John Sherwood
    Charlotte, NC
    '79 FJ-40 TLCA Upstate Cruisers
     
  6. CruisinGA

    CruisinGA

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    So the ARB will come with enough blue plastic line to make it to my air manifold in the engine bay? I may change it around to use commonly available SAE stuff at some point, but if it has everything I need and it works..... :D

    What is BST? I'm only used to NPT for pipe fittings. I need to know what I should drill and tap my air manifold to accept.
     
  7. Poser

    Poser Oh...Durka Durka Durka. s-Moderator Supporting Vendor

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    Been running ARB supplied A/C, fittings, and tubing since '92 with no issues....


    Good luck!

    -Steve
     
  8. Medusa

    Medusa

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    Those crazy Aussies drive on the wrong side of the road, celebrate Christmas in the middle of the summer and use British Standard Pipe Threads (BST) :D These have a different pitch that the U.S. standard pipe threads (NPT), and you can't mix and match the two. The only real place you will run into difficulty is if you have the ARB solenoids and you want to thread them into a custom air manifold. In that case you will either have to buy a BST to NPT adapter or purchase a BST tap and cut the appropriate threads. I prefer the latter approach.
     
  9. HJ65

    HJ65

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    [quote author=Medusa link=board=1;threadid=9886;start=msg87879#msg87879 date=1073689855]
    Those crazy Aussies drive on the wrong side of the road, celebrate Christmas in the middle of the summer and use British Standard Pipe Threads (BST) :D [/quote]

    :D :flipoff2: :D
     
  10. CruisinGA

    CruisinGA

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    [quote author=Medusa link=board=1;threadid=9886;start=msg87879#msg87879 date=1073689855]These have a different pitch that the U.S. standard pipe threads (NPT), and you can't mix and match the two. The only real place you will run into difficulty is if you have the ARB solenoids and you want to thread them into a custom air manifold. In that case you will either have to buy a BST to NPT adapter or purchase a BST tap and cut the appropriate threads. I prefer the latter approach.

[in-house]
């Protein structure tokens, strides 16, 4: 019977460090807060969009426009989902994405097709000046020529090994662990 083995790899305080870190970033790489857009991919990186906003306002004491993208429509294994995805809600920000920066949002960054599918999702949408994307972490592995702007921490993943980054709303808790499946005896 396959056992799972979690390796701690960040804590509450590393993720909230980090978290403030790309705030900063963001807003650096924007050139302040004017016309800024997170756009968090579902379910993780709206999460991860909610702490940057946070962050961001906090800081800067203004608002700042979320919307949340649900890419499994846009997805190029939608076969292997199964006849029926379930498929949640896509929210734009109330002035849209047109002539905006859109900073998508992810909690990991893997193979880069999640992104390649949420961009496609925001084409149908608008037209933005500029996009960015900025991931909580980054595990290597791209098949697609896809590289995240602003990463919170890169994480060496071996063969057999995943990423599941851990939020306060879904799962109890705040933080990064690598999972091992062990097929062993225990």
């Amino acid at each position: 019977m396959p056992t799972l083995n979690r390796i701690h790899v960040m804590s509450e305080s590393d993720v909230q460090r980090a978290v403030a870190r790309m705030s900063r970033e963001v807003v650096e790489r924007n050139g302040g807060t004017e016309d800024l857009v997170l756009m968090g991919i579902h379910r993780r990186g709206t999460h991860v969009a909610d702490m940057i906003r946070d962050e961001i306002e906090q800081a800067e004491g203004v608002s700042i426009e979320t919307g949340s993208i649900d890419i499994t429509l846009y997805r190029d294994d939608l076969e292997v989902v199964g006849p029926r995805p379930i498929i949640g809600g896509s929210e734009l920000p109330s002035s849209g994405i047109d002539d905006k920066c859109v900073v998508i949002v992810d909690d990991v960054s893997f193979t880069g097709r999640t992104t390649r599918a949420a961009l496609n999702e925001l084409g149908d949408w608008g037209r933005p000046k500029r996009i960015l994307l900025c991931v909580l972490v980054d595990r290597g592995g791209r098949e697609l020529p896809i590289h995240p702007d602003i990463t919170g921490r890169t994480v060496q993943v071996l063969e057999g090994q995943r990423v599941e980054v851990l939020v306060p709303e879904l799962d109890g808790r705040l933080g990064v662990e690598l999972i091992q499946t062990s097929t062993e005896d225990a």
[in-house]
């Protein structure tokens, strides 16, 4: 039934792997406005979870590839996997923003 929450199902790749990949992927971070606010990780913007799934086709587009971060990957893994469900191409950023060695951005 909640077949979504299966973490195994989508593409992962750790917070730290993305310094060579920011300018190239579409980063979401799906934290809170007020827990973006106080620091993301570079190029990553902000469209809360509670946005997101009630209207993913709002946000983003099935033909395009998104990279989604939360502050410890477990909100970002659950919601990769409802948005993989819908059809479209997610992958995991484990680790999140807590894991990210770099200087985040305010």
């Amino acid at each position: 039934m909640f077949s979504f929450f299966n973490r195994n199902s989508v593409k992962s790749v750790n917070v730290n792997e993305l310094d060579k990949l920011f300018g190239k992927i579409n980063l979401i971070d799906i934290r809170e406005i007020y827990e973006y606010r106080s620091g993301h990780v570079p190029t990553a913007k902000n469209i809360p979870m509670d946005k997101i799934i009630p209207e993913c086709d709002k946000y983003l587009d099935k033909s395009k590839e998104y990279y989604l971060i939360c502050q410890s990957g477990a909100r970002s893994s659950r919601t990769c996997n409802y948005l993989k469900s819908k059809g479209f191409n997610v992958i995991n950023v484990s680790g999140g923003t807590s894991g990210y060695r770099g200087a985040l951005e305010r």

[/quote]
    Shoot. Thats what I was afraid of. I'm using the ARB solenoid, in a custom manifold. The whole point of me making my own manifold is to eliminate any adaptors and hence lower the places for potential leaks, so I guess I will have to find a BST tap.

    Which brings me to the question, which size BST tap do I need? I assume 5mm is for the tube and not the screw part of the fitting?
     
  11. 73lndcrsr

    73lndcrsr SILVER Star

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    Correct. You can order the parts from Mcmaster and not have to worry about the tap though. I have my rear setup this way now.

    IIRC the tap will need to be 1/8 x 28. 1/8" npt is 1/8 x 27. I have one from a craftsman set if you would like to borrow it.
     
  12. fjcruiser

    fjcruiser

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    Hey Bailey, where did you get your arb?
     
  13. Rock_Hugger

    Rock_Hugger

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    I'm using the ARB solenoid, in a custom manifold and I used an 1/8" npt tap. I have built several manifolds and have never had a problem with the 1/8" npt fittings and ARB working together.
    The Blue line is more than adequate if routed properly and away from hot exhaust. I have been running ARB's since 95 and my father in law has since 93, the blue tubing that comes with them has never let me/us down.
     
  14. CruisinGA

    CruisinGA

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    [quote author=fjcruiser link=board=1;threadid=9886;start=msg88077#msg88077 date=1073705855]
    Hey Bailey, where did you get your arb?
    [/quote]
    DD113
    davidd113@aol.com
    Thats what I REALLY wanted to hear :D
    It's worth a shot, If it worked for you I don't see why it wouldn't work for me! Sounds like the blue line is plenty good enough, I'll just be careful to route/shield it properly and buy the emergency repair kit.
     
  15. 73lndcrsr

    73lndcrsr SILVER Star

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    Don't spend too much on an "emergency" repair kit. I just had to do a trail fix on my blue line. I also have some of the 1/4" stuff on my rear ARB and it is a very tight fit over the ARB tubing. It worked like a charm. :D